Skip to main content

Doom 3 BFG Edition bumps the original Doom 3 up to $121 on Steam

doom 3 bfg edition

Doom 3: BFG Edition came out last week, and by all accounts, it’s quite good. id Software’s HD remastering of the decade-old PC game looks fine and includes one of the most-requested fixes for any of the company’s shooters, namely the inclusion of a flashlight that’s always on rather than inexplicably put in a space marine’s pocket when he needs a gun. With the full releases of Doom, Doom 2, and those games’ various expansions as well, this should be the definitive version of the game. “Definitive” isn’t a redeeming quality for collectors and completists though. BFG Edition won’t be enough for that obsessive Steam user that needs the authentic experience of everything. Tough luck for them, though: The original Doom 3 is now prohibitively expensive for them.

Eurogamer reported on Tuesday that anyone that wants the original Doom 3 experience on Steam will have to cough up £76, around $121, for the privilege. That’s because the game is only available now as part of the 24 game package called the Super id Software Pack.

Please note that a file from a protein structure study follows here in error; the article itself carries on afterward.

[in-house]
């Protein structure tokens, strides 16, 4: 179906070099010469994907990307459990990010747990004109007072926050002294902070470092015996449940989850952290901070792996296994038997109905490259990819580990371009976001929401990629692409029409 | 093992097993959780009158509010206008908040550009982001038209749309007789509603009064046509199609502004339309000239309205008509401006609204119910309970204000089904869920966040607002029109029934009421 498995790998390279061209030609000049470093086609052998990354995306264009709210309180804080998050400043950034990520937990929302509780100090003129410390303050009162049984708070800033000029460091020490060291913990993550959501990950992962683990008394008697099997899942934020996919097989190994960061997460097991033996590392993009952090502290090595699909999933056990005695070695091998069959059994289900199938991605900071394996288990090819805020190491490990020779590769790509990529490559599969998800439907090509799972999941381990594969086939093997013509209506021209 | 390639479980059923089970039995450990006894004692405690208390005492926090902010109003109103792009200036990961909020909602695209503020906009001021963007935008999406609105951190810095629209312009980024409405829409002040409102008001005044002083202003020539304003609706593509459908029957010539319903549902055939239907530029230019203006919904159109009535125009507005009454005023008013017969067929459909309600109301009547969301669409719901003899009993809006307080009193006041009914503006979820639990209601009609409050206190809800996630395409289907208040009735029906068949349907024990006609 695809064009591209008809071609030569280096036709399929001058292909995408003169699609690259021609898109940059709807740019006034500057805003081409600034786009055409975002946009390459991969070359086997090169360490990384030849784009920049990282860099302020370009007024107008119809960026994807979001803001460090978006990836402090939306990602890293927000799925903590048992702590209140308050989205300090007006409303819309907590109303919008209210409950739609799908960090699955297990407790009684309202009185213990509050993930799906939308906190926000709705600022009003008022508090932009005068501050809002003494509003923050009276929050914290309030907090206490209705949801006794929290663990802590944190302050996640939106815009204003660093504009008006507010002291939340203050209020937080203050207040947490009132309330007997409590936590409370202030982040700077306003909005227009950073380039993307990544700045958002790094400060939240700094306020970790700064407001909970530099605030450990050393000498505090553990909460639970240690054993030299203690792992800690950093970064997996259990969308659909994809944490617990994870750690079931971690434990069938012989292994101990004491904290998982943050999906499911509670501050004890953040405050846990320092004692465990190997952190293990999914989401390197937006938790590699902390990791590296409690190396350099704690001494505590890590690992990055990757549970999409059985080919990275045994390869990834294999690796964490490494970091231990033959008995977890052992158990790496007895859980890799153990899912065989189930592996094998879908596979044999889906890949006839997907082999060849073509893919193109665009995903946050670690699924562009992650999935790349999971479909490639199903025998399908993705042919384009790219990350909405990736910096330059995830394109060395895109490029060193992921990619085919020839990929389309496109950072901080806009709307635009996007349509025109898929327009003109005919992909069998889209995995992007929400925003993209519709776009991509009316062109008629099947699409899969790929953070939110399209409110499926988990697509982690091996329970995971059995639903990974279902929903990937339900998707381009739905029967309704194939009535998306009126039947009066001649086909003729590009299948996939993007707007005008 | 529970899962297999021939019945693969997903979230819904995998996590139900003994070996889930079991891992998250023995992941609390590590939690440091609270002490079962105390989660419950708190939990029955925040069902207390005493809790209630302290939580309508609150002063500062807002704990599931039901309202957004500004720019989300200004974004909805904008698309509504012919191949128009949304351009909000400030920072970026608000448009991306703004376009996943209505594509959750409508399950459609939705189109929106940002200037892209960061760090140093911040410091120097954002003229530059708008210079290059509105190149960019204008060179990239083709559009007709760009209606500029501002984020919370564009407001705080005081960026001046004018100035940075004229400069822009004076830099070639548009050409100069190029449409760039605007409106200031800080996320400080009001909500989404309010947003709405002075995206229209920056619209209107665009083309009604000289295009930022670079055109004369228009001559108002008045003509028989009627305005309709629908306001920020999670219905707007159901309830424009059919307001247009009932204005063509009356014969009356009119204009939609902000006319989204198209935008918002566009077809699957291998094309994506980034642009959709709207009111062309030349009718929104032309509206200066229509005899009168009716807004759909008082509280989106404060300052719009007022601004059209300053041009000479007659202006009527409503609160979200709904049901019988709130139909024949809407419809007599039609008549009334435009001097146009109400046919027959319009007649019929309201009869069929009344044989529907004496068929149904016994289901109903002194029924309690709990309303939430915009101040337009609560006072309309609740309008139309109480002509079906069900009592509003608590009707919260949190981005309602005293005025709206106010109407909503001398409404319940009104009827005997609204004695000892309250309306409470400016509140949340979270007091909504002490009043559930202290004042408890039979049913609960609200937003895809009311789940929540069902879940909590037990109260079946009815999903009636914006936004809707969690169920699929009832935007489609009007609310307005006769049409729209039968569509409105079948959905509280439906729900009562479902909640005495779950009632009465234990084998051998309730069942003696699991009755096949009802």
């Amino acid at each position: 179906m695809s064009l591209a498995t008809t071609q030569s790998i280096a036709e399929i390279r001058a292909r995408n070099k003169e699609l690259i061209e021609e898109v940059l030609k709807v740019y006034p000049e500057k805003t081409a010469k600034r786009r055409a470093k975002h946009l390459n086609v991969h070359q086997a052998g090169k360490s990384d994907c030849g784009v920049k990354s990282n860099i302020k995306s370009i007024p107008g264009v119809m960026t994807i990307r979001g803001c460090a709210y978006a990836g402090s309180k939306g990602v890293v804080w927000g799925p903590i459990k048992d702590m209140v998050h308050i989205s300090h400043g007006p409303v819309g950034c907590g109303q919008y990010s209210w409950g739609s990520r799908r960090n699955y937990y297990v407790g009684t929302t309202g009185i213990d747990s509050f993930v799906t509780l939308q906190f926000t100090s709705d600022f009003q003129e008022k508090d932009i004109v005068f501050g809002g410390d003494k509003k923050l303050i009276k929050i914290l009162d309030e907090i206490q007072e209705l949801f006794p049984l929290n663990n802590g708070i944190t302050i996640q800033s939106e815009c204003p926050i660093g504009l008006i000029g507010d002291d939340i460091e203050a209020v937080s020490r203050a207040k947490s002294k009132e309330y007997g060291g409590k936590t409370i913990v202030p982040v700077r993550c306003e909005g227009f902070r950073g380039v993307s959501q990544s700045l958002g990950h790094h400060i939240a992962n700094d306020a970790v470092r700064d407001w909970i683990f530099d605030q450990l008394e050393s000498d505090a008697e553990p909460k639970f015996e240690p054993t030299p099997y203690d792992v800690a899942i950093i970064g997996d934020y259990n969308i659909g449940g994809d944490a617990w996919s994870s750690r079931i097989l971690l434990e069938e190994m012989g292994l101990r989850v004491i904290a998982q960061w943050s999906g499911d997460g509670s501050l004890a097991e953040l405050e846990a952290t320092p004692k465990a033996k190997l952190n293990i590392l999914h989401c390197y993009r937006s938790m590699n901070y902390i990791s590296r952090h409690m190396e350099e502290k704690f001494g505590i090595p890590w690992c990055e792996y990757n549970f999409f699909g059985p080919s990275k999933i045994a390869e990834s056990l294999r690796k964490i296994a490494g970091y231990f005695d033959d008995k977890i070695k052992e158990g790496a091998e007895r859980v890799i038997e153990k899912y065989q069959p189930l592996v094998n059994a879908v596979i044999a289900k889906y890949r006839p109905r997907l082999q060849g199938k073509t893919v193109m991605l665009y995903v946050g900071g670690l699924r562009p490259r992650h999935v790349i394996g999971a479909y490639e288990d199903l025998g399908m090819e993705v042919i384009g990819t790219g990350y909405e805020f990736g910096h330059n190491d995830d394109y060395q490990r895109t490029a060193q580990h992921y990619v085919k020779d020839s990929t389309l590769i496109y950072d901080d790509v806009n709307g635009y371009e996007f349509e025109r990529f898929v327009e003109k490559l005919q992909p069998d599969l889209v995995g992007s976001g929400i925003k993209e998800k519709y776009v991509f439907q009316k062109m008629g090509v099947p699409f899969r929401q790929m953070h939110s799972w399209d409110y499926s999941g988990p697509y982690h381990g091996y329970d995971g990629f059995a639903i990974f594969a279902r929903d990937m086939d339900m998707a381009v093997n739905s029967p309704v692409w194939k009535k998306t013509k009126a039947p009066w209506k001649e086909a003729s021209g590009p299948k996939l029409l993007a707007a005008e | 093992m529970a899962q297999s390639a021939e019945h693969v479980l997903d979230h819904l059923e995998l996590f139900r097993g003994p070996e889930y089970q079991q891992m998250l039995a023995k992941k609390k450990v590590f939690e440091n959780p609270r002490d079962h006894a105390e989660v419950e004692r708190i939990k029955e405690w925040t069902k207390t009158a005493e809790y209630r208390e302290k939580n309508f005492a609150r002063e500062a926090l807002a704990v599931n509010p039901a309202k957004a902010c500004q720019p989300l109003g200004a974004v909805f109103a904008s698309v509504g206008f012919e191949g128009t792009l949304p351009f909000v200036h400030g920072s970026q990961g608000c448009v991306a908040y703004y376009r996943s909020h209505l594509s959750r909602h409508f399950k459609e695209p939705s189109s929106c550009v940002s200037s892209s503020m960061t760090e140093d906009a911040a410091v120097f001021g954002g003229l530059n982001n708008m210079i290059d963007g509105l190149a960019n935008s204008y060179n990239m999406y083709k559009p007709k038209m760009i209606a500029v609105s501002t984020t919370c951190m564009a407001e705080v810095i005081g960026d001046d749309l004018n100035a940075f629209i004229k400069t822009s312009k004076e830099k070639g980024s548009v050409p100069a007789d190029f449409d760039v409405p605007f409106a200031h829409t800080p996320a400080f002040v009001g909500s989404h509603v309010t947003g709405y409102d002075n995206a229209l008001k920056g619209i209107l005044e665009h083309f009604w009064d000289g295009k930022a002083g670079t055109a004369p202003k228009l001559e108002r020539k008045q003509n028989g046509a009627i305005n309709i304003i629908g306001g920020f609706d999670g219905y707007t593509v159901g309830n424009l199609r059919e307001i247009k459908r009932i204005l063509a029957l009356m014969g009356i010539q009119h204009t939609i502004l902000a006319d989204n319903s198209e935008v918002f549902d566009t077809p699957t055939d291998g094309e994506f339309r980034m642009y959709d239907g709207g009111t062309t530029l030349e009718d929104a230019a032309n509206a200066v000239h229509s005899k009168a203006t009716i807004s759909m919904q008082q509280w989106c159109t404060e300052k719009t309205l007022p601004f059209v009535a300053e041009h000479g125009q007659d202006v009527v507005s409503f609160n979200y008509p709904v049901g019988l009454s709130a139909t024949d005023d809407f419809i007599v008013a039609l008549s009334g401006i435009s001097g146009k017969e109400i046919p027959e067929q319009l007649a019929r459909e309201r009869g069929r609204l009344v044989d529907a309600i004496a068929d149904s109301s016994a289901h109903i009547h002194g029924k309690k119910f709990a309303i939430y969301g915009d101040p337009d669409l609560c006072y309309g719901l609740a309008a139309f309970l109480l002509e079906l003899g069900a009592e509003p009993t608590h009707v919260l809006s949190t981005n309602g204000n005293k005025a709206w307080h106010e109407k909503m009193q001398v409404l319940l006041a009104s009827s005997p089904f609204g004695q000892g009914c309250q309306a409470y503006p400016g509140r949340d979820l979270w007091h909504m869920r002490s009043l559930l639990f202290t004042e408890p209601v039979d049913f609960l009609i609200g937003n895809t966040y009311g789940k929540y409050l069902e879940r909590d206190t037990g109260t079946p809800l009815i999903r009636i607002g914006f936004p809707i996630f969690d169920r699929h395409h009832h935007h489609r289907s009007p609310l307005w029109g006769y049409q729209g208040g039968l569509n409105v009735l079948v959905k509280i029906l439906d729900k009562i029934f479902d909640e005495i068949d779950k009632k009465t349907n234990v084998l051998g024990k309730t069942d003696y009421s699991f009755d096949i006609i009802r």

Prior to BFG Edition’s release, this wasn’t the case. A number of options were out there, including a vanilla Steam download of the game for $20, as well as the Doom 3 Pack, which includes expansion Ressurection of Evil, for $25. There was also the BFG Edition-like Doom Pack Complete which had all the same goodies with the exception of an HD-ified Doom 3. All of those downloadable options have since been removed from the store.

Some Steam users are miffed about the change. The BFG Edition is more expensive than these other options at $30, but that’s not what’s rankled some Steam users. The problem is that the Steam version of BFG Edition doesn’t support the many, many mods made for the original version of the game over the past eight years.

id Software parent Bethesda didn’t comment on the issue, but it doesn’t really need to. It’s limiting the digital retail access to an aged product in order to better promote the new product. At the same time, the decision to halt sales of an old version of a game with a mod community, however small, surrounding it illuminates the ongoing problem of preserving video games. Digital re-releases of old games isn’t usually tricky when the originals aren’t commercially available any more, but we’re approaching a period when many re-releases will still be available as downloads. When that’s common, how will publishers adapt? Will they limit access like Bethesda or come up with new pricing models?

Editors' Recommendations